Hatchbacks worth considering in 2019
They might be a segment of the automotive market under assault from the phalanx of B- and C-segment SUVs and crossovers that are all the rage these days, but it’s very hard to argue with the all-round merits of opting for a good, five-door C-segment hatchback. With a wealth of choice to go at, there should be a compact family car to suit every need and budget.
Ford Focus Mk4 (2018-on)
The all-new model is winning rave reviews and there’s a good range of engines, trims and body styles to choose from (if you don’t want the regular hatch). Slightly generic styling aside, there’s very little to fault the Focus for, but if you want a cheaper option, the Mk3 (2011-2018, priced €6,250-€22,000) and even the Mk2 (2004-2011, priced €1,000-€9,000) cars still make great second-hand buys.
Honda Civic Mk10 (2016-on)
Apart from Toyota’s Corolla, there are no longer-serving hatchbacks in the world than the Honda Civic. Now onto its tenth generation, it’s a superb family machine – if you like the styling and can deal with the substandard infotainment. However, exceptional VTEC turbocharged petrol and i-DTEC diesel units make it a pleasure to drive in all scenarios. And if you want a reliable, cheap run-around, then examples of the seventh- to ninth-generation Civics (2001-2015, priced €1,500-€16,000) would make an ideal second prize.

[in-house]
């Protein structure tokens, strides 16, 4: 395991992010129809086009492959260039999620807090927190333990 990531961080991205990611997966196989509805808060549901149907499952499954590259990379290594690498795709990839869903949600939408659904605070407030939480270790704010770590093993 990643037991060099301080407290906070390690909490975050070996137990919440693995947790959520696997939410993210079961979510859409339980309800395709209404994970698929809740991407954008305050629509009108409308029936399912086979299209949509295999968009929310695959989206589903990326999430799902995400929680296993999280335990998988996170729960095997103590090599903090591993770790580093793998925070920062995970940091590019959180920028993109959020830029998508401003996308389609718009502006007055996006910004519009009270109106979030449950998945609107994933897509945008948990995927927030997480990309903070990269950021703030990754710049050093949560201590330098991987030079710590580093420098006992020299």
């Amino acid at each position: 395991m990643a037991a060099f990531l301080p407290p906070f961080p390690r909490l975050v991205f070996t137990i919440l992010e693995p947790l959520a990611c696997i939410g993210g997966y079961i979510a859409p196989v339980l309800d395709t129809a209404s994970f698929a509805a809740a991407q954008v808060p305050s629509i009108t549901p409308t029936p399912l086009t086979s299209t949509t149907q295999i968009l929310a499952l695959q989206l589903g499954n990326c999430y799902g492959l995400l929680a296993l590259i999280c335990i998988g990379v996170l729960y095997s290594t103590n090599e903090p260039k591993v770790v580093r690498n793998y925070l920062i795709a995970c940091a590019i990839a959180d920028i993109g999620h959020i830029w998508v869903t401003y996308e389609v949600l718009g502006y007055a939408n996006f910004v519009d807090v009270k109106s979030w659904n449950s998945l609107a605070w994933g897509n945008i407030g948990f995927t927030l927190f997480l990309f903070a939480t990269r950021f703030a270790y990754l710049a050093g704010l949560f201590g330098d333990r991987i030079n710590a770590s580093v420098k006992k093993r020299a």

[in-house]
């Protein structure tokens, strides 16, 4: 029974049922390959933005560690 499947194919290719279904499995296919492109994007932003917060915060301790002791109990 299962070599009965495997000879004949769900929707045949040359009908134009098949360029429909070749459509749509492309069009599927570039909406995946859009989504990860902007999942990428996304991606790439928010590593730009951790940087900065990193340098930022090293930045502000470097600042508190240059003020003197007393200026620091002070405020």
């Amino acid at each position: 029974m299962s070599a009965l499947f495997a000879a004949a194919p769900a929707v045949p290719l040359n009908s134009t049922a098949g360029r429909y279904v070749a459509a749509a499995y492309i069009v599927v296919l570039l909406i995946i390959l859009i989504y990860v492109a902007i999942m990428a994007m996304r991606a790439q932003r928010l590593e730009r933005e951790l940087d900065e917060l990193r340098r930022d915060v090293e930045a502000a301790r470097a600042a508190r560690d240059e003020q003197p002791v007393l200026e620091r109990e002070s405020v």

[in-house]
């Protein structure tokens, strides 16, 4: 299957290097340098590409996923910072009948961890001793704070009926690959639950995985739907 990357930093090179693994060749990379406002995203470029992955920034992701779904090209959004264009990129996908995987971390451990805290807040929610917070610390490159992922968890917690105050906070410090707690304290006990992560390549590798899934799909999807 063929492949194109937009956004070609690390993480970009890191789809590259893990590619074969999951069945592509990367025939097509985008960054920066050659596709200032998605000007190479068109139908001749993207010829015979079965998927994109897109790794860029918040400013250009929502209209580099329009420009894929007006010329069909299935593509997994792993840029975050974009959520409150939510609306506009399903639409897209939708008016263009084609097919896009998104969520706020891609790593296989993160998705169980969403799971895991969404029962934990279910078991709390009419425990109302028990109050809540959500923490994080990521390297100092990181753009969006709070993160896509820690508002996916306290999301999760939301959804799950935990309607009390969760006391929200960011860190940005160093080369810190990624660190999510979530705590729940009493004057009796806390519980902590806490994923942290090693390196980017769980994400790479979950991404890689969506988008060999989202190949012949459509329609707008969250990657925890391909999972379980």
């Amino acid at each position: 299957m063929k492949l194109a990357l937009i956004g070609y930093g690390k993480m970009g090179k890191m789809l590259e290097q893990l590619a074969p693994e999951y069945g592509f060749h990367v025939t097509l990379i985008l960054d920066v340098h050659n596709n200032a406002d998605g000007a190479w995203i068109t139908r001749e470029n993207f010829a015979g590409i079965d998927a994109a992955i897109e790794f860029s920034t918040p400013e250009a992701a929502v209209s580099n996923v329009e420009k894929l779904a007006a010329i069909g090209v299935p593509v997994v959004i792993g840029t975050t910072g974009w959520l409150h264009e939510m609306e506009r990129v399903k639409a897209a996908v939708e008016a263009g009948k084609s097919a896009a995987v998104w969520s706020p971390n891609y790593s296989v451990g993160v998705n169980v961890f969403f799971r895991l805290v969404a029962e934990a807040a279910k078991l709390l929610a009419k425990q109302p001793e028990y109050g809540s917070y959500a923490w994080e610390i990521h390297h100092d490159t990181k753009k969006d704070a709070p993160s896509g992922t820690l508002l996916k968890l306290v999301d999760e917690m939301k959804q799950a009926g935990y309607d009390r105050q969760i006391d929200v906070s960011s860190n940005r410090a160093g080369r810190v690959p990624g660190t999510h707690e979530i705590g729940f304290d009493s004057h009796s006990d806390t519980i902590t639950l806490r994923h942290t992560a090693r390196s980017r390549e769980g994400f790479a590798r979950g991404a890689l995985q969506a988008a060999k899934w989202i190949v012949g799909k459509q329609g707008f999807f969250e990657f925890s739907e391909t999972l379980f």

Hyundai i30 Mk3 (2017-on)
Hyundai’s third attempt at the i30 formula was a real step on from its two worthy but also-ran predecessors. With neat looks, a high-quality interior and impressive drivetrain choices, it serves as a tasteful Korean alternative to the norm. For those looking for a racier flavour, Hyundai even offers a Fastback model, with five doors but a coupe-like form. Better still, while it’s not a hugely expensive car when new, the Mk3 i30 starts from around €16,000 on the used market.
Kia Ceed Mk3 (2018-on)